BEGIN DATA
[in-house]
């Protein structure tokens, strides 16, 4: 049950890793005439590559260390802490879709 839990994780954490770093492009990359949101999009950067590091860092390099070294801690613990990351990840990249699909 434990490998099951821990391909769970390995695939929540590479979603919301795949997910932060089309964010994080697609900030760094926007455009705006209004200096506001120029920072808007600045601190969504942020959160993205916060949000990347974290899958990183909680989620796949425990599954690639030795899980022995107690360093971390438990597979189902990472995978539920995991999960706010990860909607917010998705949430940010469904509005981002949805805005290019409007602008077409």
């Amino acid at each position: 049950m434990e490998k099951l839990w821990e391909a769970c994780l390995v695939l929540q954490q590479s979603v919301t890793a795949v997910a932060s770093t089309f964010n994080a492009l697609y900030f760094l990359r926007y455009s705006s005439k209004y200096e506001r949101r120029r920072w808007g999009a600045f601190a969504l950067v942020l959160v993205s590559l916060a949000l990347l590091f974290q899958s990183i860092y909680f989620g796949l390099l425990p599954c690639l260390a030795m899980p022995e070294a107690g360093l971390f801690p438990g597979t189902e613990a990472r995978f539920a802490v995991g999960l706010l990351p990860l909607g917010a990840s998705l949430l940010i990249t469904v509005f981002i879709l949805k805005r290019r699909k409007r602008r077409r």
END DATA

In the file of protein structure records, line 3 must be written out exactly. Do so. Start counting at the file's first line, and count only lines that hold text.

């Amino acid at each position: 049950m434990e490998k099951l839990w821990e391909a769970c994780l390995v695939l929540q954490q590479s979603v919301t890793a795949v997910a932060s770093t089309f964010n994080a492009l697609y900030f760094l990359r926007y455009s705006s005439k209004y200096e506001r949101r120029r920072w808007g999009a600045f601190a969504l950067v942020l959160v993205s590559l916060a949000l990347l590091f974290q899958s990183i860092y909680f989620g796949l390099l425990p599954c690639l260390a030795m899980p022995e070294a107690g360093l971390f801690p438990g597979t189902e613990a990472r995978f539920a802490v995991g999960l706010l990351p990860l909607g917010a990840s998705l949430l940010i990249t469904v509005f981002i879709l949805k805005r290019r699909k409007r602008r077409r």